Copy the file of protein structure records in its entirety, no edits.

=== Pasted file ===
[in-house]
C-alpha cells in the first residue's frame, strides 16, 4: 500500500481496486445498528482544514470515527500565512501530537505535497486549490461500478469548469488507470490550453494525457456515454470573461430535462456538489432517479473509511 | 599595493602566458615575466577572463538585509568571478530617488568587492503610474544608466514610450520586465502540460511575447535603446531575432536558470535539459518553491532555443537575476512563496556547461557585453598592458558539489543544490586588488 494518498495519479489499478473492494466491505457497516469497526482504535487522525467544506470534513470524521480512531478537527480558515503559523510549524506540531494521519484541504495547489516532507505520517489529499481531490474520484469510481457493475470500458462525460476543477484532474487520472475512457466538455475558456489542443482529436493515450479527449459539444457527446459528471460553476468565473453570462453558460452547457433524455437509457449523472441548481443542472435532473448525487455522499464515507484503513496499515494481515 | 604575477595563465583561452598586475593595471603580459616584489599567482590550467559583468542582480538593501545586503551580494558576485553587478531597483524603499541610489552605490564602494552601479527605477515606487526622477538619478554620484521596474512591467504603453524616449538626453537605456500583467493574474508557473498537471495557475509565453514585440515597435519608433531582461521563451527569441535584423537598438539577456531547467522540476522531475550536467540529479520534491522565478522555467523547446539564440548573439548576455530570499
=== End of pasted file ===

[in-house]
C-alpha cells in the first residue's frame, strides 16, 4: 500500500481496486445498528482544514470515527500565512501530537505535497486549490461500478469548469488507470490550453494525457456515454470573461430535462456538489432517479473509511 | 599595493602566458615575466577572463538585509568571478530617488568587492503610474544608466514610450520586465502540460511575447535603446531575432536558470535539459518553491532555443537575476512563496556547461557585453598592458558539489543544490586588488 494518498495519479489499478473492494466491505457497516469497526482504535487522525467544506470534513470524521480512531478537527480558515503559523510549524506540531494521519484541504495547489516532507505520517489529499481531490474520484469510481457493475470500458462525460476543477484532474487520472475512457466538455475558456489542443482529436493515450479527449459539444457527446459528471460553476468565473453570462453558460452547457433524455437509457449523472441548481443542472435532473448525487455522499464515507484503513496499515494481515 | 604575477595563465583561452598586475593595471603580459616584489599567482590550467559583468542582480538593501545586503551580494558576485553587478531597483524603499541610489552605490564602494552601479527605477515606487526622477538619478554620484521596474512591467504603453524616449538626453537605456500583467493574474508557473498537471495557475509565453514585440515597435519608433531582461521563451527569441535584423537598438539577456531547467522540476522531475550536467540529479520534491522565478522555467523547446539564440548573439548576455530570499